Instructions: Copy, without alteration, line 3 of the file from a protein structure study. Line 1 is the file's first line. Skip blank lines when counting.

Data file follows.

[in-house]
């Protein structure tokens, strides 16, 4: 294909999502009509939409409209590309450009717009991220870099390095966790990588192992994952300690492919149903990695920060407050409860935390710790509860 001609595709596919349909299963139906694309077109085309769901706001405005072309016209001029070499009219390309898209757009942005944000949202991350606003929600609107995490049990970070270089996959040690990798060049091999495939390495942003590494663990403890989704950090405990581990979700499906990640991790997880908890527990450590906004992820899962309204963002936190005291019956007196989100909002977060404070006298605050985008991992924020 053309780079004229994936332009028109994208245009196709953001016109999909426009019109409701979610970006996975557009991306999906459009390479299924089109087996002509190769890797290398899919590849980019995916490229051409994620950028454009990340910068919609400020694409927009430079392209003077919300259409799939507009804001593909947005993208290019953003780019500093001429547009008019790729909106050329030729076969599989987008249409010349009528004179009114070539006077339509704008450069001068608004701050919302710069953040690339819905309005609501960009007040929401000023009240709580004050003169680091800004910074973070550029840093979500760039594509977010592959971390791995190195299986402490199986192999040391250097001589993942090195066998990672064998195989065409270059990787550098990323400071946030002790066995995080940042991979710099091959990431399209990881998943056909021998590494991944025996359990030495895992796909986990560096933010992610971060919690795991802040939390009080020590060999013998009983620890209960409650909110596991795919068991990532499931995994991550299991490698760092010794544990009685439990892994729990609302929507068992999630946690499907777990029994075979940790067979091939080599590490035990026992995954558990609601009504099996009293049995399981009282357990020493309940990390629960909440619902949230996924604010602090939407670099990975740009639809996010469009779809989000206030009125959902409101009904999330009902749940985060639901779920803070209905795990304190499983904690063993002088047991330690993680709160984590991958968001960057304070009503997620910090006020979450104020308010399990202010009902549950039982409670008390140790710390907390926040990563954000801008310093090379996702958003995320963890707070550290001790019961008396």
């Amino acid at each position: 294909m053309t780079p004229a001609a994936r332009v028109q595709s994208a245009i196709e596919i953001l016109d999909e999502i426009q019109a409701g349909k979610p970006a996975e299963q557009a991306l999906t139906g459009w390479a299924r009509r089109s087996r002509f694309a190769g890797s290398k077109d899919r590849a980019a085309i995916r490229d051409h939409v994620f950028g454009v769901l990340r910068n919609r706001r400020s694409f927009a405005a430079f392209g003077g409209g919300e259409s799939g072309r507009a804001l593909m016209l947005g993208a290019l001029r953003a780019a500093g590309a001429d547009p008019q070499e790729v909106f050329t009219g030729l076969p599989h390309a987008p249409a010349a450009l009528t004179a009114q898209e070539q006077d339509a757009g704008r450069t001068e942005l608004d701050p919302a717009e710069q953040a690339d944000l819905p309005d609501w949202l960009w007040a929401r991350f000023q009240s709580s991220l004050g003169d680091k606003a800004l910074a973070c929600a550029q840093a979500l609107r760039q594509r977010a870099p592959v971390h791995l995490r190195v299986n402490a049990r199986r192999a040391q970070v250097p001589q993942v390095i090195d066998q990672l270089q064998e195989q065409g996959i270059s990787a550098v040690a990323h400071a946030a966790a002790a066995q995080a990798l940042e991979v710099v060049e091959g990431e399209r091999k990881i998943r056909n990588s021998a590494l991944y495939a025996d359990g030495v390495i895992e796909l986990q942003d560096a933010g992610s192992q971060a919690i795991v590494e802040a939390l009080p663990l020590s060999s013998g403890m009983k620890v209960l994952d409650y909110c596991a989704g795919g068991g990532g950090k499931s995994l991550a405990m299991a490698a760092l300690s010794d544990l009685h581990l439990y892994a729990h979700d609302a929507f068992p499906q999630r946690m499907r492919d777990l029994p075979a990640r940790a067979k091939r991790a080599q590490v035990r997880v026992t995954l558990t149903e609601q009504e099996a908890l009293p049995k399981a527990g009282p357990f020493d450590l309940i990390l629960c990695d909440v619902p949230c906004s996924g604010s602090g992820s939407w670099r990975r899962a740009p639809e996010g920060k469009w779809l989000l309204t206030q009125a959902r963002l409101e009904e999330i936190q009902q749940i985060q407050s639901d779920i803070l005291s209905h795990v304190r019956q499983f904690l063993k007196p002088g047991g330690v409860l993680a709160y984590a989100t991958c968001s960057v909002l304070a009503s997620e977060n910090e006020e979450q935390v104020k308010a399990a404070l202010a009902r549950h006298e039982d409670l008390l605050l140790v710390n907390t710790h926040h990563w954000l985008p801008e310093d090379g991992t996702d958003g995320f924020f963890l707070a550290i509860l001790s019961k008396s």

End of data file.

């Amino acid at each position: 294909m053309t780079p004229a001609a994936r332009v028109q595709s994208a245009i196709e596919i953001l016109d999909e999502i426009q019109a409701g349909k979610p970006a996975e299963q557009a991306l999906t139906g459009w390479a299924r009509r089109s087996r002509f694309a190769g890797s290398k077109d899919r590849a980019a085309i995916r490229d051409h939409v994620f950028g454009v769901l990340r910068n919609r706001r400020s694409f927009a405005a430079f392209g003077g409209g919300e259409s799939g072309r507009a804001l593909m016209l947005g993208a290019l001029r953003a780019a500093g590309a001429d547009p008019q070499e790729v909106f050329t009219g030729l076969p599989h390309a987008p249409a010349a450009l009528t004179a009114q898209e070539q006077d339509a757009g704008r450069t001068e942005l608004d701050p919302a717009e710069q953040a690339d944000l819905p309005d609501w949202l960009w007040a929401r991350f000023q009240s709580s991220l004050g003169d680091k606003a800004l910074a973070c929600a550029q840093a979500l609107r760039q594509r977010a870099p592959v971390h791995l995490r190195v299986n402490a049990r199986r192999a040391q970070v250097p001589q993942v390095i090195d066998q990672l270089q064998e195989q065409g996959i270059s990787a550098v040690a990323h400071a946030a966790a002790a066995q995080a990798l940042e991979v710099v060049e091959g990431e399209r091999k990881i998943r056909n990588s021998a590494l991944y495939a025996d359990g030495v390495i895992e796909l986990q942003d560096a933010g992610s192992q971060a919690i795991v590494e802040a939390l009080p663990l020590s060999s013998g403890m009983k620890v209960l994952d409650y909110c596991a989704g795919g068991g990532g950090k499931s995994l991550a405990m299991a490698a760092l300690s010794d544990l009685h581990l439990y892994a729990h979700d609302a929507f068992p499906q999630r946690m499907r492919d777990l029994p075979a990640r940790a067979k091939r991790a080599q590490v035990r997880v026992t995954l558990t149903e609601q009504e099996a908890l009293p049995k399981a527990g009282p357990f020493d450590l309940i990390l629960c990695d909440v619902p949230c906004s996924g604010s602090g992820s939407w670099r990975r899962a740009p639809e996010g920060k469009w779809l989000l309204t206030q009125a959902r963002l409101e009904e999330i936190q009902q749940i985060q407050s639901d779920i803070l005291s209905h795990v304190r019956q499983f904690l063993k007196p002088g047991g330690v409860l993680a709160y984590a989100t991958c968001s960057v909002l304070a009503s997620e977060n910090e006020e979450q935390v104020k308010a399990a404070l202010a009902r549950h006298e039982d409670l008390l605050l140790v710390n907390t710790h926040h990563w954000l985008p801008e310093d090379g991992t996702d958003g995320f924020f963890l707070a550290i509860l001790s019961k008396s």